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They are Having More Fun

“Oh Tigger, where are your manners?”

“I don’t know, but I bet they’re having more fun than I am.” 

A.A. Milne

In my daily quest to increase my chances of being struck by lightning by doing things like replacing our nativity scene with Harry Potter’s Hogwarts castle, I have worked diligently on eroding the “good points” I may have obtained from years of attending Catholic school.  As part of this on-going program, I have become a little lax in the church attending department.

I won’t give you all of the standard excuses because I used to be pretty critical of the twice-a-year church attendees – and now I have become one of them.  I must say, though, that my world got a little rocked when I attended a Catholic funeral yesterday.  While I was gone – since April- they went and changed the words on me.

What’s truly embarrassing is that I can sing the words to LMFAO’s “Sexy and I Know It,” but I was fumbling through a recitation I’ve done hundreds of times before I even got five minutes into it.

If you are Catholic, and have been attending Mass regularly, then you obviously know what I’m talking about.  If you are Catholic and haven’t been since Easter, let me tell what to expect on Christmas day so you don’t make a fool out of yourself like I did.  And, if you are not Catholic, allow me to explain by saying, up until now (and I am 43 years old), the Mass has been something one could, conceivably, attend on auto-pilot.  Now, apparently, everyone needs to be in the cock-pit.

At least until we learn where the new buttons are for flying this thing.

If they had changed the whole darn thing, it probably would have been easier.  But they lull you into that sense of security, the predictable responses that we’ve always chanted back to the priest for all of our lives – and then they throw in what appears to be an unnecessary change.

For example, the priest used to say, “The Lord be with you,” and we would respond, quite logically, “and also with you.”  Now we are supposed to say, “and with your spirit.”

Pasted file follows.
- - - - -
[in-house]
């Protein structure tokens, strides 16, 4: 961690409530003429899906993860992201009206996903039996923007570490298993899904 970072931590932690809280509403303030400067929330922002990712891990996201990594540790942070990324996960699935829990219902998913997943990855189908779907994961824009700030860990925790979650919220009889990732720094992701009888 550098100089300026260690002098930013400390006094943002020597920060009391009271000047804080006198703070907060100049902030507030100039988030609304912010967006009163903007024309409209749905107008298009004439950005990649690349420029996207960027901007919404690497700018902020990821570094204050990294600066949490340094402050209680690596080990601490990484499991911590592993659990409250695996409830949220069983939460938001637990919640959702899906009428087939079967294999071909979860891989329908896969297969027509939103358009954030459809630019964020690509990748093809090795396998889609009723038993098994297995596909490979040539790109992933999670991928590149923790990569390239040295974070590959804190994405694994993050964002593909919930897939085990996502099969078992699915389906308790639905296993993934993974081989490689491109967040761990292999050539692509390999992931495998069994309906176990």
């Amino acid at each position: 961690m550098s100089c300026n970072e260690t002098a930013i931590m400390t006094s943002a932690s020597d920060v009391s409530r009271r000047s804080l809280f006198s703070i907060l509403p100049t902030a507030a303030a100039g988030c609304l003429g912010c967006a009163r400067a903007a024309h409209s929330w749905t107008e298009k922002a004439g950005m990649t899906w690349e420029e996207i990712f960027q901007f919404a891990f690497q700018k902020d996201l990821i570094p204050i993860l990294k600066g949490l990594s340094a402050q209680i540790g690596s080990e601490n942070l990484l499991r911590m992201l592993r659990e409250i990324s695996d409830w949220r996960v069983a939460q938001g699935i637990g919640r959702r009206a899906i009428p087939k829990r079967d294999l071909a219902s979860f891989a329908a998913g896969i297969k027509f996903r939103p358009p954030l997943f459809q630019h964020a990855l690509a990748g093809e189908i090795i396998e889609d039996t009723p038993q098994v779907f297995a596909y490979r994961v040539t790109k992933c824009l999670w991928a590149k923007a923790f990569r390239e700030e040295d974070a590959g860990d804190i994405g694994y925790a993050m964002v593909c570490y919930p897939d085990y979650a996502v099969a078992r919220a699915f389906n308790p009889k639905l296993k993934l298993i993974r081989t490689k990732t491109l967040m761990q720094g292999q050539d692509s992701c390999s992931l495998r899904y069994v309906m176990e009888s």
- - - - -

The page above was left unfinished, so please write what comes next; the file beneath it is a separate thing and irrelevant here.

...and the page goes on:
I’m trying not to be all cranky about it, like the lady in the Huffington Post, who said, “It’s ridiculous. I’ve been a Catholic for 50 years, and why would they make such stupid changes? They’re word changes. They’re semantics,” she said.

I almost could agree with her, now that I have spent an entire funeral mass loudly saying the wrong words as I stood next to a staunch every-Sunday Catholic.  But the Huffington Post lady lost me when she went on to say, “It’s confusion. All it’s doing is causing confusion,” she said. “You want to go to church and be confused?”

Lady, that’s all I’ve ever been in church – confused.  It started when I was a kid and thought God rang the bells right before the Communion, only to disappointingly observe one of the altar boys doing it one day, continued all of the way through my mother marrying a priest to the present day when I am trying to figure out how I can explain to my daughter that God will only forgive us if we regretfully confess, but we are supposed to forgive everyone – whether they are sorry or not – essentially implying that we must be more forgiving than God.  So I don’t think confusion has ever stopped the Catholic church from doing something.  That argument isn’t going to take you very far.

Plus, I kind of don’t want to go to church anyway.  And it’s not because I feel like an idiot  when I say the wrong thing.

What I would like to do – some day when I have nothing else to do and I’m feeling brazen – is to go to Mass and start chanting something completely different the whole entire time.  Like the text of Winnie-the-Pooh.  It would be even better if I could plant several co-conspirators throughout the congregation to do it all together.  Before I do that, though, I need to get my funeral all planned.  Because I’m pretty sure deliberately sabotaging the words to a Catholic mass is lightning strike-worthy even if nothing else I’ve done qualifies.

thanks to coconut wireless on Flickr

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